Doornbos, a 24-year-old information science student, took on the job of leading the Northern provinces’ branch of the national organisation in February.
She says that her work for her business – FoodDrop, a bicycle food delivery service – and her academic responsibilities made it difficult for her to dedicate the amount of time the COC leadership position demanded.
‘I worked 40 to 60 hours a week for the COC, and we have achieved so much’, Doornbos says. ‘The bonds we have with the police and the municipality have been strengthened, and safety in the city has also been improved.’
The outgoing chairperson also states that the demanding work should also be paid work. ‘If you think that this work should be done well, then the money and resources to do it right really need to be there to provide people with the help they need.’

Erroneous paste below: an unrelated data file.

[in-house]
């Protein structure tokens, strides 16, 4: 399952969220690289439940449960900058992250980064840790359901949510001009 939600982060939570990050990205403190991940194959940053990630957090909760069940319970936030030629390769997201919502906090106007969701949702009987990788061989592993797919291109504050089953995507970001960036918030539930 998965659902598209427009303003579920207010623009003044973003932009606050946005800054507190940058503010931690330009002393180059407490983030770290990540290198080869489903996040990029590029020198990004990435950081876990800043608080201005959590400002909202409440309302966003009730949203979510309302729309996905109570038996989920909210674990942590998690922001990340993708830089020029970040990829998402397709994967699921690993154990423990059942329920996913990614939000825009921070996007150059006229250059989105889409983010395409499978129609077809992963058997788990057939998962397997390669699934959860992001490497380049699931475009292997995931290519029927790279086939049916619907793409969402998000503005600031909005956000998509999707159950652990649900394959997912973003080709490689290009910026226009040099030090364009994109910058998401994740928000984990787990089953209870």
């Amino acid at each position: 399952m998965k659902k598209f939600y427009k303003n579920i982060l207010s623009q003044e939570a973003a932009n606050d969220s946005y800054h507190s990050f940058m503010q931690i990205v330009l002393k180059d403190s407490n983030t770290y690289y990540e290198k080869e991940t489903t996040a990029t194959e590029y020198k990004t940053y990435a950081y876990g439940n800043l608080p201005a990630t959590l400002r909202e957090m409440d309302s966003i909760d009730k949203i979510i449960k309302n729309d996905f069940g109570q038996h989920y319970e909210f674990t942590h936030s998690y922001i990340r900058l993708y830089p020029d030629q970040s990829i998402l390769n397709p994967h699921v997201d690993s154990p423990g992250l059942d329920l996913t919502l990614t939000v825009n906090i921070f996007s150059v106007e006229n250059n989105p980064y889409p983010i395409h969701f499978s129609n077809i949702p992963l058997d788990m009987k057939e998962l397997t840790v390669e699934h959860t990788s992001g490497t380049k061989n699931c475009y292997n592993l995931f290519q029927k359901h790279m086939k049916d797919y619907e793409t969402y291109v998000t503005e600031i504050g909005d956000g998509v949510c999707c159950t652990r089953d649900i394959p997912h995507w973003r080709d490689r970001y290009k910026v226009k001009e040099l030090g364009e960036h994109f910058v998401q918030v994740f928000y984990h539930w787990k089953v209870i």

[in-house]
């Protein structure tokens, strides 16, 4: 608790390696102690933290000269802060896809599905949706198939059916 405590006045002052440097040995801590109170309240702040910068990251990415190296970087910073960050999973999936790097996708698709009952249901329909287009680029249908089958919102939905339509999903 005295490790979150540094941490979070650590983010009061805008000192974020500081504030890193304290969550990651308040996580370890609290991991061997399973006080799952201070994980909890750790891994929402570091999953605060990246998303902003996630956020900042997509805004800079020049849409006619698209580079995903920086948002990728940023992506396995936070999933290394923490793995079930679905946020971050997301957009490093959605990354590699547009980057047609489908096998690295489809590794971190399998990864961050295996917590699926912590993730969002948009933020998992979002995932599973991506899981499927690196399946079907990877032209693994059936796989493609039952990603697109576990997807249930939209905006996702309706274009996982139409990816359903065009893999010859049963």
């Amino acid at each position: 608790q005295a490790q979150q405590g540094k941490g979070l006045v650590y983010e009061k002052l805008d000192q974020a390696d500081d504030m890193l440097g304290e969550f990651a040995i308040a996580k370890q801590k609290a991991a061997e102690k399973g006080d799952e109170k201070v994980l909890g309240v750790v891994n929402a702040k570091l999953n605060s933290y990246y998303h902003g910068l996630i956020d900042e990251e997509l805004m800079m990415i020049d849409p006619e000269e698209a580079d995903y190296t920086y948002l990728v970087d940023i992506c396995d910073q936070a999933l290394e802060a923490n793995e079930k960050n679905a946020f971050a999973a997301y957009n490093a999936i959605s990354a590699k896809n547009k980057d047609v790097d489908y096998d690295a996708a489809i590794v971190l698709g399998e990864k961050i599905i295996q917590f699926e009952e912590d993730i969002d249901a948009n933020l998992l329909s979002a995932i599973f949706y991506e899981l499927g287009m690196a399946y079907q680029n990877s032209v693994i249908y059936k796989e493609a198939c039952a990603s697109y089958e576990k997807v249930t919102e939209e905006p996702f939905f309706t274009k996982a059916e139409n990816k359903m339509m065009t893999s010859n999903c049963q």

Several high profile cases of discriminatory incidents toward lesbian, gay, bisexual and transgender people in the past year included a Hanze student being declined from an internship because he was gay and a lesbian couple being assaulted in the city centre.
A survey which COC conducted after the attack ‘revealed the emancipation is still lagging behind here in the north’, Doornbos says. Under Doornbos’ supervision, COC also set up a hotline for reporting discrimination against LGBT people.